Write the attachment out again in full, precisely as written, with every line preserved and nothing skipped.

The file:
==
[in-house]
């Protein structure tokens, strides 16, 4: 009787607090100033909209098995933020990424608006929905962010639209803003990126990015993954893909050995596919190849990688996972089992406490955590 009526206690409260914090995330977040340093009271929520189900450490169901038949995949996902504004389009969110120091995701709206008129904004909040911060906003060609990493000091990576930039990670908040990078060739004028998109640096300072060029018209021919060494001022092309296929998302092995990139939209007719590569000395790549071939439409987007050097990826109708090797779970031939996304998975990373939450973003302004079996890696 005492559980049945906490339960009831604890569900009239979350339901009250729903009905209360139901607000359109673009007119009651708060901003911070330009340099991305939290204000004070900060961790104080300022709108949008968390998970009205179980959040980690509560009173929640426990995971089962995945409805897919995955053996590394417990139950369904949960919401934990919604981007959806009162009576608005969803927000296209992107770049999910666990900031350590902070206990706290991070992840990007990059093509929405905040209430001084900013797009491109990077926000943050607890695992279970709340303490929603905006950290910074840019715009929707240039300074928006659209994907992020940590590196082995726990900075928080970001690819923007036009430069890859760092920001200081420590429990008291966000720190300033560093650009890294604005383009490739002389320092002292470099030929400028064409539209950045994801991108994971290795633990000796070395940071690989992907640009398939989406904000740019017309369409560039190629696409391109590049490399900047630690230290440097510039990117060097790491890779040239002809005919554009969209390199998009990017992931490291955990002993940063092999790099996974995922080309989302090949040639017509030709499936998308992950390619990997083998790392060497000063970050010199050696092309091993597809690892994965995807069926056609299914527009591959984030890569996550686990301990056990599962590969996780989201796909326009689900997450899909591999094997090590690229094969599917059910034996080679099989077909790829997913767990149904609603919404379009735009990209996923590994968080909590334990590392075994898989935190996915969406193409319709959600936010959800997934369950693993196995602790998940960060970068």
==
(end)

[in-house]
């Protein structure tokens, strides 16, 4: 009787607090100033909209098995933020990424608006929905962010639209803003990126990015993954893909050995596919190849990688996972089992406490955590 009526206690409260914090995330977040340093009271929520189900450490169901038949995949996902504004389009969110120091995701709206008129904004909040911060906003060609990493000091990576930039990670908040990078060739004028998109640096300072060029018209021919060494001022092309296929998302092995990139939209007719590569000395790549071939439409987007050097990826109708090797779970031939996304998975990373939450973003302004079996890696 005492559980049945906490339960009831604890569900009239979350339901009250729903009905209360139901607000359109673009007119009651708060901003911070330009340099991305939290204000004070900060961790104080300022709108949008968390998970009205179980959040980690509560009173929640426990995971089962995945409805897919995955053996590394417990139950369904949960919401934990919604981007959806009162009576608005969803927000296209992107770049999910666990900031350590902070206990706290991070992840990007990059093509929405905040209430001084900013797009491109990077926000943050607890695992279970709340303490929603905006950290910074840019715009929707240039300074928006659209994907992020940590590196082995726990900075928080970001690819923007036009430069890859760092920001200081420590429990008291966000720190300033560093650009890294604005383009490739002389320092002292470099030929400028064409539209950045994801991108994971290795633990000796070395940071690989992907640009398939989406904000740019017309369409560039190629696409391109590049490399900047630690230290440097510039990117060097790491890779040239002809005919554009969209390199998009990017992931490291955990002993940063092999790099996974995922080309989302090949040639017509030709499936998308992950390619990997083998790392060497000063970050010199050696092309091993597809690892994965995807069926056609299914527009591959984030890569996550686990301990056990599962590969996780989201796909326009689900997450899909591999094997090590690229094969599917059910034996080679099989077909790829997913767990149904609603919404379009735009990209996923590994968080909590334990590392075994898989935190996915969406193409319709959600936010959800997934369950693993196995602790998940960060970068």